Thursday, April 4, 2013

Decision of the Supreme Court in the Novartis Case


[Vinita Sithapathy, who is a lawyer and a company secretary, has contributed the following post.

Vinita graduated from Government Law College, Mumbai in 2008. She has advised clients on banking and finance and corporate M&A transactions since 2008. She can be contacted at vinita.sithapathy@gmail.com

Although the subject-matter of the post is beyond the usual scope of the Blog, the significance of the Supreme Court decision justifies its discussion.]

The judgment rendered by the Supreme Court earlier this week in the case of Novartis AG (“Novartis”) v. Union of India has been applauded as a landmark one that will help provide millions of people around the world access to cheaper medicines and prevent pharmaceutical giants from “evergreening” their patents. While no doubt the effect of the judgment will be to ensure the availability of affordable life saving drugs to people in India and elsewhere, the crux of the judgment lies in the fact that Novartis AG was denied a patent not on account of the pricing of its drugs or its profit motive but on the basis that the drug that it sought a patent for did not involve an invention that was patentable under Indian law. The Supreme Court in delivering its judgment delved deep into various issues including the history of patent law in India, legislative debates surrounding the now famed amendment to Section 3(d) of the Patents Act, 1970 (the “Patents Act”), development of the pharmaceutical market in India and the chemical composition and properties of the beta crystalline form of Imatinib Mesylate (marketed as Gleevec), the drug which was under consideration for the patent.

The Supreme Court decision was delivered on a special leave petition preferred by Novartis challenging the decision of the Intellectual Property Appellate Board, which held that the drug that Novartis sought a patent for was hit by Section 3(d) of the Patents Act (“Section 3(d)”) and therefore was not an invention which could be patented under Indian law. Section 3(d) provides:

“the mere discovery of a new form of a known substance which does not result in the enhancement of the known efficacy of that substance or the mere discovery of any new property or new use for a known substance or of the mere use of a known process, machine or apparatus unless such known process results in a new product or employs at least one new reactant” [is not an invention within the meaning of the Patents Act.]

Section 3(d) also contains an explanation stating that:

“For the purposes of this clause, salts, esters, ethers, polymorphs, metabolites, pure form, particle size, isomers, mixtures of isomers, complexes, combinations and other derivatives of known substance shall be considered to be the same substance, unless they differ significantly in properties with regard to efficacy.”

The original free base form of Imatinib Mesylate is Imatinib, which is patented in the US and the EU and is referred to as the Zimmermann patent. Imatinib in its free base form is used for producing Imatinib Mesylate, its pharmaceutically acceptable salt version. Imatinib Mesylate is further used for producing its beta crystalline form. Therefore, Novartis contended that in producing the beta crystalline form of Imatinib Mesylate, there were two inventions involved – each step of the process being a separate invention.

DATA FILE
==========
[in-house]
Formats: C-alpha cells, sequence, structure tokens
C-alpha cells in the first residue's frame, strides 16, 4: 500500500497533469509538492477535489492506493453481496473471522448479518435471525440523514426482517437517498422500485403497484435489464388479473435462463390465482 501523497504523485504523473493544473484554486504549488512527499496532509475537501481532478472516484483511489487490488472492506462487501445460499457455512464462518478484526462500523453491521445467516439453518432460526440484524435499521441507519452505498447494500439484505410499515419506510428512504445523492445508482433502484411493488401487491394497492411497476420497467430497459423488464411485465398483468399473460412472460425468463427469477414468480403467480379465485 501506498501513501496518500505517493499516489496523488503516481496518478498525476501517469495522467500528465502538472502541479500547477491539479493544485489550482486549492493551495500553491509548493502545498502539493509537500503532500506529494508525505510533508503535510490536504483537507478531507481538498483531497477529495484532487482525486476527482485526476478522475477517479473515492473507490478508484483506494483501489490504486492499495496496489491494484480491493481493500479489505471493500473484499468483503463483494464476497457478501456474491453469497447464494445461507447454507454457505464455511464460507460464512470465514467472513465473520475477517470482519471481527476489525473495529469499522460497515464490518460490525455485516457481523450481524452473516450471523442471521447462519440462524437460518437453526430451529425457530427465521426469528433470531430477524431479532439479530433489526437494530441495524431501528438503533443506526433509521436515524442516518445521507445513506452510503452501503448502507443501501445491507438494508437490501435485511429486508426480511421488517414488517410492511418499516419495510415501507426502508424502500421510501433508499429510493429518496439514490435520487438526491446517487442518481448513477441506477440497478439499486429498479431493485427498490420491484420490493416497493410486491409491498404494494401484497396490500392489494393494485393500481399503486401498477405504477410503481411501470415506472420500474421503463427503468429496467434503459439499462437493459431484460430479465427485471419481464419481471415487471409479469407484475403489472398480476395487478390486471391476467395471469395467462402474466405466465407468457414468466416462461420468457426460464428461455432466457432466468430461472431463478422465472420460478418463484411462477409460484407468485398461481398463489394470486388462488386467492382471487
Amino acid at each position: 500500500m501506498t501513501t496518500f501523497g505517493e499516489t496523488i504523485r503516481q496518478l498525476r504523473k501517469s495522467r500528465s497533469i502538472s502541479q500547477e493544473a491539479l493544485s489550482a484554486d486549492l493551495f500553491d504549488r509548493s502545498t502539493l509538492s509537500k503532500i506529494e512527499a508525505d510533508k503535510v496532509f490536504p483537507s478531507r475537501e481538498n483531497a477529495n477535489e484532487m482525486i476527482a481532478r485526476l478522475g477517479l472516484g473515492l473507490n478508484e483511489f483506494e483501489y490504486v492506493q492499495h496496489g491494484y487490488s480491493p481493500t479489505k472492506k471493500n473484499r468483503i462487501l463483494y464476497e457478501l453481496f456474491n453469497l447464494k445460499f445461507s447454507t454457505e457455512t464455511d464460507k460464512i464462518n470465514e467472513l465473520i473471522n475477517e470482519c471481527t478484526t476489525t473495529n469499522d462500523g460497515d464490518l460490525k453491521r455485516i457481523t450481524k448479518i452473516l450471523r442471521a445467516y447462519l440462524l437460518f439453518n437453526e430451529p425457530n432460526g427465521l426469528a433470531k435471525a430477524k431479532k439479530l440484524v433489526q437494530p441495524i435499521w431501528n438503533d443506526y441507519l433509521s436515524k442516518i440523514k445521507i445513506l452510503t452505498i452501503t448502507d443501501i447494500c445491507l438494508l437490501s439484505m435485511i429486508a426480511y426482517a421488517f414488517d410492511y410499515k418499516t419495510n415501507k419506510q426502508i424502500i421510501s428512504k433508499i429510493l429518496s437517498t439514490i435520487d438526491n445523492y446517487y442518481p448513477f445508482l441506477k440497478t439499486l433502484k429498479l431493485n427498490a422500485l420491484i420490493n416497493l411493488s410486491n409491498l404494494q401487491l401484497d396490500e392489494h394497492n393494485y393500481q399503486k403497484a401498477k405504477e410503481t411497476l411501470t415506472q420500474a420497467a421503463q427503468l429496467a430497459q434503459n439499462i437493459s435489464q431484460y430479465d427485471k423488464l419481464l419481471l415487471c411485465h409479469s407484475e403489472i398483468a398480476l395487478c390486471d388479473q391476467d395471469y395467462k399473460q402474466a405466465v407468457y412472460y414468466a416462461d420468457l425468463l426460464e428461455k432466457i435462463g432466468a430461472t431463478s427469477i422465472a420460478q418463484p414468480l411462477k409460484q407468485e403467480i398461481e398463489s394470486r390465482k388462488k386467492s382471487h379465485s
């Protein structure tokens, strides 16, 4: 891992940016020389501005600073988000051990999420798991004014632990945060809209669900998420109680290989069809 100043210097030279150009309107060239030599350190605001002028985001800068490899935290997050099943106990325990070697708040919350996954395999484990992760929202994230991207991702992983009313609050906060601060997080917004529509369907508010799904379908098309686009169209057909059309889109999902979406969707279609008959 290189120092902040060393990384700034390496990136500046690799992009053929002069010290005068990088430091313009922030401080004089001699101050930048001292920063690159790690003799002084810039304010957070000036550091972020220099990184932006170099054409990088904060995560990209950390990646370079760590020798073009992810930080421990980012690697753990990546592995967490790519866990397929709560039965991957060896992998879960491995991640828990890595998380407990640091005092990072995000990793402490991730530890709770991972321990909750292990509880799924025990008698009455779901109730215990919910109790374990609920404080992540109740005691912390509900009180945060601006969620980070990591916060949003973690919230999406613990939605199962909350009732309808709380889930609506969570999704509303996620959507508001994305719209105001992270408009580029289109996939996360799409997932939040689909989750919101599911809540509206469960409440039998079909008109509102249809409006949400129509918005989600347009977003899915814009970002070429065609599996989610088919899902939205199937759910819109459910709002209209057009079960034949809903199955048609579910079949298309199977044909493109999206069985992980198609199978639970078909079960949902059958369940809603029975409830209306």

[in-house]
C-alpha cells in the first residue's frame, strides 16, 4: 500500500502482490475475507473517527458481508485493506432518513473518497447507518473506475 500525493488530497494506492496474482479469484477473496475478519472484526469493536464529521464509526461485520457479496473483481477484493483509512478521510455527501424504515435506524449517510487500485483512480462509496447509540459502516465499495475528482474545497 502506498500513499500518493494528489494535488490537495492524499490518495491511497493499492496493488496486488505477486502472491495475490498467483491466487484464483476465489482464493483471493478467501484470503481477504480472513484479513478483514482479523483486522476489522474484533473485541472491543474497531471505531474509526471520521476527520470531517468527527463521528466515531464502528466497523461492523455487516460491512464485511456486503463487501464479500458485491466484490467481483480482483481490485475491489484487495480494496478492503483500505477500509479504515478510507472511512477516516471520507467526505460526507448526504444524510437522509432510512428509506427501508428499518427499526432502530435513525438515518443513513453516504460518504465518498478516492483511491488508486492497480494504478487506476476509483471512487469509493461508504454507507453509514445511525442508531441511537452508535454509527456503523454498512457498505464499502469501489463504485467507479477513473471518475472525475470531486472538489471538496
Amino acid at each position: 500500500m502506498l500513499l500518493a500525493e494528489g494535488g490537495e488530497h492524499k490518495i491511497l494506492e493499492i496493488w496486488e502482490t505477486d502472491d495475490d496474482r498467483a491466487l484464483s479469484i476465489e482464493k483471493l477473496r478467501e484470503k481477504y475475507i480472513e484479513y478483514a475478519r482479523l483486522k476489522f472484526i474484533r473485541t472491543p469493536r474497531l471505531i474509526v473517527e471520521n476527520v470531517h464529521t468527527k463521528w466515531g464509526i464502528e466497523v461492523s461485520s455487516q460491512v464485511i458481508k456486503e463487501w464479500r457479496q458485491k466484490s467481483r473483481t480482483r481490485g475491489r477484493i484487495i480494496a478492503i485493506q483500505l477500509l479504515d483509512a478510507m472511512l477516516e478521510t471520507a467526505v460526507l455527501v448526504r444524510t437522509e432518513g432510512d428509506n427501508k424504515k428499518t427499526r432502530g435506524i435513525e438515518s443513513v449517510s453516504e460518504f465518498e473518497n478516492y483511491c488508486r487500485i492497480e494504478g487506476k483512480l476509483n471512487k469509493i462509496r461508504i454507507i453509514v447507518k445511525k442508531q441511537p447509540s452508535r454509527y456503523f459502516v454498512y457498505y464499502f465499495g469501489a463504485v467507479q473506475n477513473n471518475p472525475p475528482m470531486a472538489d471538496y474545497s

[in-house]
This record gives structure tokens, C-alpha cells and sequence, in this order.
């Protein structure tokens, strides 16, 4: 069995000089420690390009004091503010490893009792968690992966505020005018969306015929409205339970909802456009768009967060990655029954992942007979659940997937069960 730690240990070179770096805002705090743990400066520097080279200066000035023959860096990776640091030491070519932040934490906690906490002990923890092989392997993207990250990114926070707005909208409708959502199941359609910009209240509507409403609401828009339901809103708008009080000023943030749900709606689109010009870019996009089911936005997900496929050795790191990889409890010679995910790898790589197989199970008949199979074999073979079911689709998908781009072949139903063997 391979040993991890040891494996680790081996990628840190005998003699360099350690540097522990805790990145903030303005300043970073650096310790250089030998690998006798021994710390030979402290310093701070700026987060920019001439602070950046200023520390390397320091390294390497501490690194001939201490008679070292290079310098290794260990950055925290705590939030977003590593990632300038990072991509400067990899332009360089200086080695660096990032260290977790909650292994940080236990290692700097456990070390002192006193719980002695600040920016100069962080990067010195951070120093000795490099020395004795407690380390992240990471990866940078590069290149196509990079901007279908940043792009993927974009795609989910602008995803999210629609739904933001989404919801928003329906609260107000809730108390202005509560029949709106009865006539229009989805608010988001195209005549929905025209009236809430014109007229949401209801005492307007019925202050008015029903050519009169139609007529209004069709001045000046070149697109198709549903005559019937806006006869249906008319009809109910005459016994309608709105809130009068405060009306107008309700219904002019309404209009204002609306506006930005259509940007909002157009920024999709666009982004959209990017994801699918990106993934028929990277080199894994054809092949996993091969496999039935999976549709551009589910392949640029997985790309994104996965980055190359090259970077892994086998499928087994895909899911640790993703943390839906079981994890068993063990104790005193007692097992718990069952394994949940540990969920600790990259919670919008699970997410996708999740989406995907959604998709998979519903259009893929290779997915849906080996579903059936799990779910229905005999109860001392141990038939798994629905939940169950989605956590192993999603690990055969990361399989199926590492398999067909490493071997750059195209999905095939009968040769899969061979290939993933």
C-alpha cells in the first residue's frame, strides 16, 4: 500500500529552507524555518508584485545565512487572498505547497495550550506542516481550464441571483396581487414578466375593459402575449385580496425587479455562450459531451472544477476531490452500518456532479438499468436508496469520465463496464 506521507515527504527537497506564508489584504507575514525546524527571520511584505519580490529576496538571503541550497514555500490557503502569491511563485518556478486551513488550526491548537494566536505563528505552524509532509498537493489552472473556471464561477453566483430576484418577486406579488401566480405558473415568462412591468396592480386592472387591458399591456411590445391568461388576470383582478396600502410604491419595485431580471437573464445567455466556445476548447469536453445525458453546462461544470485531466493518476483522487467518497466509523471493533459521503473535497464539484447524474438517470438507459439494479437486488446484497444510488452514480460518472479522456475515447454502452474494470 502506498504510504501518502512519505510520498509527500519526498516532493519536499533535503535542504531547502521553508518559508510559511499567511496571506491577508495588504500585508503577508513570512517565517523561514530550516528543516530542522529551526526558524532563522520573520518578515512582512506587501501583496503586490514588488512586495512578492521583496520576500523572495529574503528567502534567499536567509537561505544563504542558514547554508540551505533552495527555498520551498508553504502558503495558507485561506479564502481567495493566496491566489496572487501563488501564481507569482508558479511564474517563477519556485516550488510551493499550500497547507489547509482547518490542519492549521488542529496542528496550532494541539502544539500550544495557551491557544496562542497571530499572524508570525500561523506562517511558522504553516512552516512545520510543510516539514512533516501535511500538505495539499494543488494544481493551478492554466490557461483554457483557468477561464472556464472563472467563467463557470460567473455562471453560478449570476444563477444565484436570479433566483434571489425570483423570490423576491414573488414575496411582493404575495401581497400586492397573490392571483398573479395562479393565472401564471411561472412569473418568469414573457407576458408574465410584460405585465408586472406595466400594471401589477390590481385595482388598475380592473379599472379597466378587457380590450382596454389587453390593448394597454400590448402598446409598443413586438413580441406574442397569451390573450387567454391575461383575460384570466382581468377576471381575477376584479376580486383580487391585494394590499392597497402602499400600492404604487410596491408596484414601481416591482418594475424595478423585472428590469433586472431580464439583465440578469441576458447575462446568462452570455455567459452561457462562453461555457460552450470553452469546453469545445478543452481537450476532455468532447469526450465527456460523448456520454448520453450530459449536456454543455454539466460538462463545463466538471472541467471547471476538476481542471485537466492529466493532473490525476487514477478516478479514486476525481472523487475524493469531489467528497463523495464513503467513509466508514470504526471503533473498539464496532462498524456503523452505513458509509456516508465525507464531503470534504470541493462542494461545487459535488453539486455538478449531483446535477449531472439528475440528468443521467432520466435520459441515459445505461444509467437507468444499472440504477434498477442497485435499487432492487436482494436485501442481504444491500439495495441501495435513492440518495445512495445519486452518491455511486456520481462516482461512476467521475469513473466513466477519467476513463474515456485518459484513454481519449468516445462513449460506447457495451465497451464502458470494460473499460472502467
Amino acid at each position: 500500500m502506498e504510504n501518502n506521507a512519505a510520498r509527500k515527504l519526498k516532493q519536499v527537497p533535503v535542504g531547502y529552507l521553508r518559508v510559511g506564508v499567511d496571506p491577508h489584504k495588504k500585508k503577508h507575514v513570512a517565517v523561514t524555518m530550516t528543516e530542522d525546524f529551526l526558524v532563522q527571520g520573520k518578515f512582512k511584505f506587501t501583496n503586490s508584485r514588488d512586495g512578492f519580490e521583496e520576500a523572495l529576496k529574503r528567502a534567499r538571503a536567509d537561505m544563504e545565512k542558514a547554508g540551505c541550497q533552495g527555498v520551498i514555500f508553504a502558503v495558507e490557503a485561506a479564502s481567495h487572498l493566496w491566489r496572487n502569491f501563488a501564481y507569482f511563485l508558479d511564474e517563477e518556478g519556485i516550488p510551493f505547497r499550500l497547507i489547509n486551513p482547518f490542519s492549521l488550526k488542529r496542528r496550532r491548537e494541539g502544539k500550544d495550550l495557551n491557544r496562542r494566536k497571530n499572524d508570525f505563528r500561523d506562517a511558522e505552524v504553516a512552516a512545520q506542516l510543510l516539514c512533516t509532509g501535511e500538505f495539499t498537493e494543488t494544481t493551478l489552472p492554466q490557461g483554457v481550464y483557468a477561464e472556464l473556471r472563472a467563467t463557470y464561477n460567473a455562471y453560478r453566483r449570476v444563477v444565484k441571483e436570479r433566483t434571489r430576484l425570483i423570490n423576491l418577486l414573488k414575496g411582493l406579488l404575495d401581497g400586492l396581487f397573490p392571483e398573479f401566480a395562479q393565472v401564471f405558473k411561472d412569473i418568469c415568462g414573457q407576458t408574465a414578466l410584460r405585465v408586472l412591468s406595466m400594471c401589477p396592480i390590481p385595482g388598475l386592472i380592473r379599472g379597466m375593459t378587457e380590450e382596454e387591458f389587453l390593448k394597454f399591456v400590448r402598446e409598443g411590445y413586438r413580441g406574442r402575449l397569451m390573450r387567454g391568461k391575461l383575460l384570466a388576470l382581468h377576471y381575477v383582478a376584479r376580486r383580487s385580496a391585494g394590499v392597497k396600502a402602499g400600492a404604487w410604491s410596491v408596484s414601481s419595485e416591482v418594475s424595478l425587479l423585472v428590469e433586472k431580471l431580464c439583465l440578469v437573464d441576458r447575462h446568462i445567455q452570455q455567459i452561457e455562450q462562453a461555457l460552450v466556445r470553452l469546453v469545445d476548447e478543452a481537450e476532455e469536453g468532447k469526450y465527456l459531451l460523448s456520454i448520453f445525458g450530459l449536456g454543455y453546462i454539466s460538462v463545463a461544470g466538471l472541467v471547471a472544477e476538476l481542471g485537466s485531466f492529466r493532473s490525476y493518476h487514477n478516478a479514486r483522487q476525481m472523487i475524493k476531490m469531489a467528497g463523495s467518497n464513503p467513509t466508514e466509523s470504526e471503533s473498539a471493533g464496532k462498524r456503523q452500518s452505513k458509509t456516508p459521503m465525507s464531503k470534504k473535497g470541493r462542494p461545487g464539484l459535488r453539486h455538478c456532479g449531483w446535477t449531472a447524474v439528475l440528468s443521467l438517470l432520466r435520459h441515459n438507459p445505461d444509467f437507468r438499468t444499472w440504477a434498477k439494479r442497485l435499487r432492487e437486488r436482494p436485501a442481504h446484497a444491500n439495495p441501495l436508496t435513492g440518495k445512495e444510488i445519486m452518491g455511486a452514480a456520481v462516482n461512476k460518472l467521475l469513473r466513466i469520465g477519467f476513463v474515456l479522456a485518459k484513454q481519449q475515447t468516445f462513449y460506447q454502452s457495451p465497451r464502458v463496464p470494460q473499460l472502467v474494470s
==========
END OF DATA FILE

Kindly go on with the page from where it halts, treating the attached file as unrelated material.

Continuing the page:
The Supreme Court considered the following questions:

(i)        Is Imatinib Mesylate, the salt version of the free base form of Imatinib, an invention that is patentable under Indian law?

(ii)       Is the beta crystalline version of Imatinib Mesylate an invention patentable under Indian law?

In answering the first question, the Supreme Court made the following observations:

(a)        The application for grant of the Zimmermann patent in the US specified that the invention related to Formula 1 (being derivatives of N-phenyl-2-pyrimidne-amine, one of which was Imatinib) and its compounds. The application further stated that the compounds of Formula 1 included their respective salts. The application also stated that the invention was in relation to the treatment of tumor in warm-blooded animals by administering a Formula 1 compound or its pharmaceutically acceptable salt to such animals.

(b)       The beta crystalline form of Imatinib Mesylate was later patented in the US in 2005. However, the drug Gleevec was launched in the market on the basis of the Zimmermann patent itself much before 2005. Novartis’ application before the Food and Drug Administration, USA stated that the active ingredient in the drug for treatment of patients suffering from Chronic Myeloid Leukamia was Imatinib Mesylate and that the Zimmermann patent covered this drug.

(c)        When Novartis applied for a patent for the beta crystalline form of Imatinib Mesylate in the US, the Board of Patent Appeals held that there was a presumption that the Zimmermann patent teaches a person skilled in the art, the manner of use of Imatinib or a pharmaceutically acceptable salt thereof in the treatment of tumors in warm blooded animals.

(d)       When Natco Pharma Limited marketed a drug called Veenat 100 in the UK, Novartis issued a legal notice against Natco pointing out that the active pharmaceutical ingredient of Veenat 100 was Imatinib Mesylate, which was covered by the Zimmermann patent in Europe.

Based on these observations the Supreme Court came to the conclusion that Imatinib Mesylate, the salt version of Imatinib in its free base form is covered under the Zimmermann patent and is a known substance from the Zimmermann patent.